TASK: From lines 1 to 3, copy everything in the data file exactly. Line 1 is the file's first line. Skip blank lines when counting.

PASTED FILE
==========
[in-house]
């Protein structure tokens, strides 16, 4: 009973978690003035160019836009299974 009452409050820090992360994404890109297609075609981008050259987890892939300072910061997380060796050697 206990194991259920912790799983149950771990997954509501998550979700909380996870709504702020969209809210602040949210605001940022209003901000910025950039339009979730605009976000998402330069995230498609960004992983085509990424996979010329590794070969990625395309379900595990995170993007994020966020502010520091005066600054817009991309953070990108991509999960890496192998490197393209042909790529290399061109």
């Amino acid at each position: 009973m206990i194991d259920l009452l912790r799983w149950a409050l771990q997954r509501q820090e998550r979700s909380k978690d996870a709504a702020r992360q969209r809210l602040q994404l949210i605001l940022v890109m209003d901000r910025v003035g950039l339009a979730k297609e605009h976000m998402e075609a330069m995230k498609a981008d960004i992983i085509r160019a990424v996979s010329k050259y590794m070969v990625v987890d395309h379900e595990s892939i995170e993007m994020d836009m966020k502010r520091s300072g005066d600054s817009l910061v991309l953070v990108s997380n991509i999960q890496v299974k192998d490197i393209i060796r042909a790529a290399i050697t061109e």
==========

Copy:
[in-house]
């Protein structure tokens, strides 16, 4: 009973978690003035160019836009299974 009452409050820090992360994404890109297609075609981008050259987890892939300072910061997380060796050697 206990194991259920912790799983149950771990997954509501998550979700909380996870709504702020969209809210602040949210605001940022209003901000910025950039339009979730605009976000998402330069995230498609960004992983085509990424996979010329590794070969990625395309379900595990995170993007994020966020502010520091005066600054817009991309953070990108991509999960890496192998490197393209042909790529290399061109």
């Amino acid at each position: 009973m206990i194991d259920l009452l912790r799983w149950a409050l771990q997954r509501q820090e998550r979700s909380k978690d996870a709504a702020r992360q969209r809210l602040q994404l949210i605001l940022v890109m209003d901000r910025v003035g950039l339009a979730k297609e605009h976000m998402e075609a330069m995230k498609a981008d960004i992983i085509r160019a990424v996979s010329k050259y590794m070969v990625v987890d395309h379900e595990s892939i995170e993007m994020d836009m966020k502010r520091s300072g005066d600054s817009l910061v991309l953070v990108s997380n991509i999960q890496v299974k192998d490197i393209i060796r042909a790529a290399i050697t061109e």